He rode through the town, at the other end of which was the residence of a talented servant of Christ, under whose pastorship he had been placed for the two years immediately preceding. He went up to the door to receive his parting advice and benediction. The latter was most solemnly and devoutly given; and the former the writer will never forget. It related to his personal piety—ministerial conflicts—his behavior in the families he visited—and his manner in the pulpit, or while preaching, On this latter topic he advised him never to put a chair before him, much less to spread out his pocket handkerchief over its back, Advice which he has religiously adhered to ever since,

Again he turned his horse’s head, and is soon on the road. But there is one place more at which he must call, before he can leave the town, and that is the house of his first and best beloved class-leader, A man of a most affectionate heart, and rare qualifications for helping on young converts. The young man, however, was denied the pleasure of seeing him—he was not at home. But his interesting lady and family came out and gave him “ the parting hand.” In a few minutes, he is out of town inhaling the balmy air of the country, the cooling influence of which he felt most grateful to his throbbing temples, heated and wearied as he was by the labor and excitement attendant on his morning preparations for departing. His thoughts now became occupied with his purposes of future usefulness.

Just this moment, he was joined by a fellow traveller, an equestrian also. After customary salutations, the young preacher thinking it his duty to be “ instant in season and out of season,” broached the subject of personal religion. Unhappily he found the soil on which he attempted to cast the good seed most unpromising, the subject of his exhortations being already very religious. He was of that class of Unitarians, who call themselves “Christians" as if they alone are such) and at the time of the encounter, nearly drunk. The writer was not sorry, therefore, when this worthy professor took advantage of the superior speed of his horse and rode away from him, leaving him to his own meditations. These became increasingly sweet as the shades of evening drew on, and as the sombre forest thickened around him. It was full four o’clock p. m., when he cleared the suburbs of the town \ and, having about fifteen miles to ride, it was after dark when he got to the nearest settlement in his appointed circuit. He rode to the door of a house occupied by a Methodist family of which he had some knowledge. The kind and cordial reception he met with was very soothing to his agitated feelings, although he blushed when the mother of the family called out to “Billy” to “come and take care of the Preacher’s horse.”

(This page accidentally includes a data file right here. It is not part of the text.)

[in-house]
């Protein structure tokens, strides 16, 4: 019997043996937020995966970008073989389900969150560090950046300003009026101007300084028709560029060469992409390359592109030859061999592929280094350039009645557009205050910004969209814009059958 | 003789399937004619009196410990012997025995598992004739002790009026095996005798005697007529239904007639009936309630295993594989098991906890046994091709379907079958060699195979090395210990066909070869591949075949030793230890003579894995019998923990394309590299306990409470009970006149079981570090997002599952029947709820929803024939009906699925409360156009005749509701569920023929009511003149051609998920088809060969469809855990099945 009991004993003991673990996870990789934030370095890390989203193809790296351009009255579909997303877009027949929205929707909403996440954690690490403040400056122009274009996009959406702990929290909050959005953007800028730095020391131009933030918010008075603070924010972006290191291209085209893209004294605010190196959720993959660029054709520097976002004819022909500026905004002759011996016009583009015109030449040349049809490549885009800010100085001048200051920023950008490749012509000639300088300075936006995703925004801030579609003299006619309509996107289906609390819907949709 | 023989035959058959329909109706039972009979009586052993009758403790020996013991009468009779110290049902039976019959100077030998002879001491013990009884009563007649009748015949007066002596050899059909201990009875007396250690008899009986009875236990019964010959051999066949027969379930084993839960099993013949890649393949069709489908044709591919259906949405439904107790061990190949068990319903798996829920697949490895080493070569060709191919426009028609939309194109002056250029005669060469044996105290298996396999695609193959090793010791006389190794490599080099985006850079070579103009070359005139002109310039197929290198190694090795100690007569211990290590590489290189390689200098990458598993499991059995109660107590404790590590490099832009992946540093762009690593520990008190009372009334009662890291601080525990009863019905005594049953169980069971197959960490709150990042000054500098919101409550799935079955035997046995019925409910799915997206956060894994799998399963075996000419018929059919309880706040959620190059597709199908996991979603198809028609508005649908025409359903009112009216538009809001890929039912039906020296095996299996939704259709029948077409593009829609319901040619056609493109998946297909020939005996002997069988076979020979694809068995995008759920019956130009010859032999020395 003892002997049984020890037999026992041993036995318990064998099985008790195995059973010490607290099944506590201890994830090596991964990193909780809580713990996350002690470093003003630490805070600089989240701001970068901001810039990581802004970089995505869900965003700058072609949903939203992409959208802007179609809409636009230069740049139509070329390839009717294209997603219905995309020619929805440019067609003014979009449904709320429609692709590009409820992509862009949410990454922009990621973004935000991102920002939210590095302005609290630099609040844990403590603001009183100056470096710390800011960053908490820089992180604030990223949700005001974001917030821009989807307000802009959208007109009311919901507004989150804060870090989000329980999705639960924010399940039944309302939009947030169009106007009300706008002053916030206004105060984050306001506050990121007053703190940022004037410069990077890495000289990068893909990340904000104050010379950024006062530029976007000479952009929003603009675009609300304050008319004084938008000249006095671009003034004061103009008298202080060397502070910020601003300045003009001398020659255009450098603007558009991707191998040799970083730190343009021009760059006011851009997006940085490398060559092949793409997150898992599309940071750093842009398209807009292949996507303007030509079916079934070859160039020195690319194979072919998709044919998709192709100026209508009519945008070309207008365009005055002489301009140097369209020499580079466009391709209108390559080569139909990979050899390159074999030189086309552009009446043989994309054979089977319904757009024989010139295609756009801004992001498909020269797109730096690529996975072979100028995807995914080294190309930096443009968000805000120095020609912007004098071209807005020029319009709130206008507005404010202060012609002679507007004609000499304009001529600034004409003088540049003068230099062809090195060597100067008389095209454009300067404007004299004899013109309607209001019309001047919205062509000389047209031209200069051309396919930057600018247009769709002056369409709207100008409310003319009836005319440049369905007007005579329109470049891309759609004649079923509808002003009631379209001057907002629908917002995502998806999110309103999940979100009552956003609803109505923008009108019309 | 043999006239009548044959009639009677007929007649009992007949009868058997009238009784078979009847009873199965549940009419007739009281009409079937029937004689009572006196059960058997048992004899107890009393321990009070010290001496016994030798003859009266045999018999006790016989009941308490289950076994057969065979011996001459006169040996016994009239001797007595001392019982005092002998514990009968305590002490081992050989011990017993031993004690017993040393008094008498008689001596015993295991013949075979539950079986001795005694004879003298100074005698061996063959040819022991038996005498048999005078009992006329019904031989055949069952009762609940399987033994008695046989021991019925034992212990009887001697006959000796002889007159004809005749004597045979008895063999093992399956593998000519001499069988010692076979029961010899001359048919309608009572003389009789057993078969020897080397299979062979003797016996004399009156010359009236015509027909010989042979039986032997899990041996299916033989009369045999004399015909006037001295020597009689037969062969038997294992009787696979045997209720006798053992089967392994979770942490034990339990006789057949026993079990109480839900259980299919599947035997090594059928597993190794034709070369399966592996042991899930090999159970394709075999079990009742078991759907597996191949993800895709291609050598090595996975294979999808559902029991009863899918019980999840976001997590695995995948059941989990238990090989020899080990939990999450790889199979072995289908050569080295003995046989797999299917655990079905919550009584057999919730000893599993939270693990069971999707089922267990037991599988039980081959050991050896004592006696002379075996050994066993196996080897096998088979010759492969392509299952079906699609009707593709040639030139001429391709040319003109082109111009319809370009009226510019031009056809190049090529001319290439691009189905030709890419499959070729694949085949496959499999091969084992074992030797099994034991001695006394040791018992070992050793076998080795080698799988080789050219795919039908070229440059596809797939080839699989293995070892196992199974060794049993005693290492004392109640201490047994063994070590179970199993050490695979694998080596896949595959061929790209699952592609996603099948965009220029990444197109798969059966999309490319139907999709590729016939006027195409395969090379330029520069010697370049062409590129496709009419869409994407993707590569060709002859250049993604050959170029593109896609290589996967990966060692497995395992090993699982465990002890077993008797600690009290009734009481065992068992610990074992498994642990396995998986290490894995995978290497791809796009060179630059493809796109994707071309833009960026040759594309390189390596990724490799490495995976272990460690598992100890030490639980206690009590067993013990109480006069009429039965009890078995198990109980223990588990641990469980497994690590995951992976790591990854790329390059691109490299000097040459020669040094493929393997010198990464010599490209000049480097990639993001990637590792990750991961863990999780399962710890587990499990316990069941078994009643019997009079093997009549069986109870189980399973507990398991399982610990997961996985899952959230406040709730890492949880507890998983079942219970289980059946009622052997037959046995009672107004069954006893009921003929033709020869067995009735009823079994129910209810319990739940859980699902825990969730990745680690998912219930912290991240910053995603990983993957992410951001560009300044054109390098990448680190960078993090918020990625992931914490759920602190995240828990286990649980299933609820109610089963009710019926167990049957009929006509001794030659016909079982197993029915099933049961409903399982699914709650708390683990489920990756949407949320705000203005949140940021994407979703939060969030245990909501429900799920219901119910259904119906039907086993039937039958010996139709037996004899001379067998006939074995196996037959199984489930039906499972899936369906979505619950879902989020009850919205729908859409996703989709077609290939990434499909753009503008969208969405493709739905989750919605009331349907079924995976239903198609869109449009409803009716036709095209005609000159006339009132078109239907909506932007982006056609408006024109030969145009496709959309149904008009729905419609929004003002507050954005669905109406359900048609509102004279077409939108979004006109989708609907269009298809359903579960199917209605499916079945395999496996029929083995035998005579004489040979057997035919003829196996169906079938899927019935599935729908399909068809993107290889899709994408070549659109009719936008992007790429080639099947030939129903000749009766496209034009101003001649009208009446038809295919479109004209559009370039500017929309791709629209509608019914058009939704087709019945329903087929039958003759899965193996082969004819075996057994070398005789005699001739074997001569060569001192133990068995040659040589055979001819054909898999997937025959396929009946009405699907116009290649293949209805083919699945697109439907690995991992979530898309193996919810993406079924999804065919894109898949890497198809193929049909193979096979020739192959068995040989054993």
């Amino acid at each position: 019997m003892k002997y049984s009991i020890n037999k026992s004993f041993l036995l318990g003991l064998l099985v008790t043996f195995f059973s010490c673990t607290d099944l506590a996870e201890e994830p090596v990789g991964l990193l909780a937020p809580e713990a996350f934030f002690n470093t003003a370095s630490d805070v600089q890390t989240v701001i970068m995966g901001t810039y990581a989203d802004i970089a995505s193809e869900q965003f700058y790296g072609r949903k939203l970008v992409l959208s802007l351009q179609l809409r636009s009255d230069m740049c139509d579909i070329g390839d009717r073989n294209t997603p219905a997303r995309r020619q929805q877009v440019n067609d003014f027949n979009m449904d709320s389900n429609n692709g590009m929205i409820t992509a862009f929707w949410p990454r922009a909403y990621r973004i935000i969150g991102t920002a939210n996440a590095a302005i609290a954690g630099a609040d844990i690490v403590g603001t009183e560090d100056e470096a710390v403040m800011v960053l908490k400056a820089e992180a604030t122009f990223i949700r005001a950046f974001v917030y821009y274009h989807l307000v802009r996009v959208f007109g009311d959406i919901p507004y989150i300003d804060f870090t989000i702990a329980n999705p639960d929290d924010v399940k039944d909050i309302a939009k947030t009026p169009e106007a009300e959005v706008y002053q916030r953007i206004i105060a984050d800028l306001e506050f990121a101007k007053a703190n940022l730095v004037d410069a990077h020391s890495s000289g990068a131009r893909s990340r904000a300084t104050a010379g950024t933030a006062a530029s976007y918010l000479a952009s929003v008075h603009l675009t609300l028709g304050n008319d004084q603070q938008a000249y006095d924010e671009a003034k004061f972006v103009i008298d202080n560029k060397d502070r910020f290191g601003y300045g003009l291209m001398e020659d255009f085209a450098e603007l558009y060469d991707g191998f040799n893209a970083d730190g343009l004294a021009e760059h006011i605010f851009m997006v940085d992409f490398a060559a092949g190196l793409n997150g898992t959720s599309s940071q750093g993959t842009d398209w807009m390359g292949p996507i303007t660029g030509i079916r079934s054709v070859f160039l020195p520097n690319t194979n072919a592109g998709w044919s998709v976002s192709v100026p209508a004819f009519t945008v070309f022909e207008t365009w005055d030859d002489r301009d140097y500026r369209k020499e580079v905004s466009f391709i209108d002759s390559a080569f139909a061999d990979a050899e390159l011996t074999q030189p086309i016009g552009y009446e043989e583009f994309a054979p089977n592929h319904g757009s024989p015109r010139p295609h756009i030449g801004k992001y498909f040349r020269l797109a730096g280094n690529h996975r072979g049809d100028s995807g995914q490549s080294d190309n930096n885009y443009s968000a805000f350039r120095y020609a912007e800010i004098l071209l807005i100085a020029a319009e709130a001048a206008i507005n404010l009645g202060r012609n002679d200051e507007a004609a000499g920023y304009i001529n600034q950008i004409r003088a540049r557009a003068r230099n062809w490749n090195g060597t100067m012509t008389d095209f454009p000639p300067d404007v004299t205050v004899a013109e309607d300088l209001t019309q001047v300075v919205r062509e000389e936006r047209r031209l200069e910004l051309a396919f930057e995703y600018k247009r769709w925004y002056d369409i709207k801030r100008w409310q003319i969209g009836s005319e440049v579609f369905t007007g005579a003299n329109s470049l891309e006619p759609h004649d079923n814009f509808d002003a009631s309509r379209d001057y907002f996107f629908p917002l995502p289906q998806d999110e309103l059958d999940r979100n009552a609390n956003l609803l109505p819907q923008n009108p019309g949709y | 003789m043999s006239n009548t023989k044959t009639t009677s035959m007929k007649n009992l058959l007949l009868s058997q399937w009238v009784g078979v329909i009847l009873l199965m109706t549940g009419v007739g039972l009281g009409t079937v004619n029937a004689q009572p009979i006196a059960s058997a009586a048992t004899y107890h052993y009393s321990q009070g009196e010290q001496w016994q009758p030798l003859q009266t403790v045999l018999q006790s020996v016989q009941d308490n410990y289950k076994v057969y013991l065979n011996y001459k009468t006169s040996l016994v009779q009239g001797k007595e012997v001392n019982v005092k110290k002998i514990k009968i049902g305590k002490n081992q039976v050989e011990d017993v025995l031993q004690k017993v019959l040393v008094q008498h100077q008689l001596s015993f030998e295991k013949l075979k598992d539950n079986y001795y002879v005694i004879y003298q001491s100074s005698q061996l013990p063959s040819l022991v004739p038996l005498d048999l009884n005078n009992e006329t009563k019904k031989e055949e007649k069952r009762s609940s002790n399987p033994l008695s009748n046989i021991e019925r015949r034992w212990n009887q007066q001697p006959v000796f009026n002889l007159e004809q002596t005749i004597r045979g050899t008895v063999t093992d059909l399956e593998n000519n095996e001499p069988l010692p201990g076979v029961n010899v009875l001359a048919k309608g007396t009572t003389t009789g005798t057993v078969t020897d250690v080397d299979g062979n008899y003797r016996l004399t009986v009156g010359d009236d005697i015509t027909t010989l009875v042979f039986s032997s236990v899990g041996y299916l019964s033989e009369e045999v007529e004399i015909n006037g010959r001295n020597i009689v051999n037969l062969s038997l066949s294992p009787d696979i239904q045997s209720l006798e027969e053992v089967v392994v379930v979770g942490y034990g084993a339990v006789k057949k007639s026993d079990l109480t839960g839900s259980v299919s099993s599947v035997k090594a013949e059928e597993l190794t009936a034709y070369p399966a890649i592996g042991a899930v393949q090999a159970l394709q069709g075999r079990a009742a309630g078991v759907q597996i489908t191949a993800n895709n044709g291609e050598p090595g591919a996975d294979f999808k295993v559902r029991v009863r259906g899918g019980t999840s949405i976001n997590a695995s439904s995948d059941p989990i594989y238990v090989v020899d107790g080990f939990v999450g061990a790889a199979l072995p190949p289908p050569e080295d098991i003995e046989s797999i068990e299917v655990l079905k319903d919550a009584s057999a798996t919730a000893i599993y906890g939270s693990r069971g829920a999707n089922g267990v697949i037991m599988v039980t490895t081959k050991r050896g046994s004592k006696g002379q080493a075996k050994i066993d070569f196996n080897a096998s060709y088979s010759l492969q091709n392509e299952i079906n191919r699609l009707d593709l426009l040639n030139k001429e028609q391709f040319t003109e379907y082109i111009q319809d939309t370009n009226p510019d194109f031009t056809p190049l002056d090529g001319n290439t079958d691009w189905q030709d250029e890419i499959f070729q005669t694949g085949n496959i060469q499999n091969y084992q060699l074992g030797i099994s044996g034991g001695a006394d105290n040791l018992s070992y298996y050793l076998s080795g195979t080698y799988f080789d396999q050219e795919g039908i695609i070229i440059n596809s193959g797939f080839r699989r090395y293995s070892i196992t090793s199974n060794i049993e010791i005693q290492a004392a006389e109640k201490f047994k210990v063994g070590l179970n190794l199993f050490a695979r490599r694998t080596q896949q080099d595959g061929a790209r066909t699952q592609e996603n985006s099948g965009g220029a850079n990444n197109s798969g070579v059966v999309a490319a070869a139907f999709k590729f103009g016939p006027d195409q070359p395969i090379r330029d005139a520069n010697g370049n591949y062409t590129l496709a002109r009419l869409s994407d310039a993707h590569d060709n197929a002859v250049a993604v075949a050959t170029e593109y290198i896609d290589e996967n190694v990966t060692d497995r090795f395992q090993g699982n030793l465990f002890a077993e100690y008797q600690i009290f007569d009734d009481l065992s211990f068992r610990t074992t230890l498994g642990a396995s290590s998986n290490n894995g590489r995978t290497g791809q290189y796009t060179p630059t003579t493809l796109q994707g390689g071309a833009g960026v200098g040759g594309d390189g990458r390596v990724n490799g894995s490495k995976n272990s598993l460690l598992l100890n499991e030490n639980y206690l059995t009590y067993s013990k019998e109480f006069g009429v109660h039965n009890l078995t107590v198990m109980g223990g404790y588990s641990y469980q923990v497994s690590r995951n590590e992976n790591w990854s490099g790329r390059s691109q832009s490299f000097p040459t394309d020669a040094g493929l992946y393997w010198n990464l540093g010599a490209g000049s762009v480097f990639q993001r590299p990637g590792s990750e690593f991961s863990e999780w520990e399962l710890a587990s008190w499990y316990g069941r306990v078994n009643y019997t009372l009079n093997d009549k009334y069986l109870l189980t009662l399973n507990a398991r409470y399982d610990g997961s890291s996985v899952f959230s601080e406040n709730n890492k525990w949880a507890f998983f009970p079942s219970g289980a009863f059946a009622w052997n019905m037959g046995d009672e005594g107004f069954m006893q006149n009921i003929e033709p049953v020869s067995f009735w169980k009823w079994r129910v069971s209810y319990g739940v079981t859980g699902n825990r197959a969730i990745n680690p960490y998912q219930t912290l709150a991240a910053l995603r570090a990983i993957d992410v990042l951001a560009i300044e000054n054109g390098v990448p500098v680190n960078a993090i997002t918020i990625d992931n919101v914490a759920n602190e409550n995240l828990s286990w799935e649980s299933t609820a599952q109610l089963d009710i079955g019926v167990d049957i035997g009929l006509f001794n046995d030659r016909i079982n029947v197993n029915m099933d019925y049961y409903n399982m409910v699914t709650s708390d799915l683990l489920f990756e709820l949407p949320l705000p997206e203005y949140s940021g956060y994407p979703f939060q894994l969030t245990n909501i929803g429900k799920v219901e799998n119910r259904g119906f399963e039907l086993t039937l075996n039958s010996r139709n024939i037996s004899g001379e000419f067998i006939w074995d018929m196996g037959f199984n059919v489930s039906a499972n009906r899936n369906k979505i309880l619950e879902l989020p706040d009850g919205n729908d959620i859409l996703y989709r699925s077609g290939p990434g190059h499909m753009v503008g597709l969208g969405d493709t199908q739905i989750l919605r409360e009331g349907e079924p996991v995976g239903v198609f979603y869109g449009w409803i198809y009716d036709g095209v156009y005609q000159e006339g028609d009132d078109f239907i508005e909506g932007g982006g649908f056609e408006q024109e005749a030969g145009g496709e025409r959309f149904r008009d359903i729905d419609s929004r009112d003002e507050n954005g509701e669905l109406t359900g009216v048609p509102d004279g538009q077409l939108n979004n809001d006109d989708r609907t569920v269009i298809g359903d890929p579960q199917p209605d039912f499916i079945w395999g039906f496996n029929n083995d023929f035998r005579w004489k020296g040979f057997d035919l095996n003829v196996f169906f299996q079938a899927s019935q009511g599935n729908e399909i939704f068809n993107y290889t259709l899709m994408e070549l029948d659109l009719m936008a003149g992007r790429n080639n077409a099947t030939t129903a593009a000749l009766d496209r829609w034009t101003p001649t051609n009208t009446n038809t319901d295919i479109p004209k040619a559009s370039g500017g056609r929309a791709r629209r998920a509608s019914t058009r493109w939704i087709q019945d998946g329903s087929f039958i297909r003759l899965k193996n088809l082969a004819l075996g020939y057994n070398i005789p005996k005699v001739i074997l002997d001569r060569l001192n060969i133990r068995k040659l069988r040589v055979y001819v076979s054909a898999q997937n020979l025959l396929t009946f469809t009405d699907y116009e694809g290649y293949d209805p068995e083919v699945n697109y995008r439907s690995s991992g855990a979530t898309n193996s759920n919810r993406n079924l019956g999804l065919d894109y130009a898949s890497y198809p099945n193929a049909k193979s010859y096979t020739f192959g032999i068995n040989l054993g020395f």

“A sorry substitute for a preacher truly,” thought he. After a simple repast of mush and milk, and the delightful exercise of family prayer, the incipient itinerant retired—but not to sleep, The heat of the atmosphere—the pain of his flesh and bones from riding, to which he had been unaccustomed—the anxieties of his mind about his future success prevented Ms taking much rest for that night. Such was the first day of the itinerant life of one who has been thirty-one years in the mark.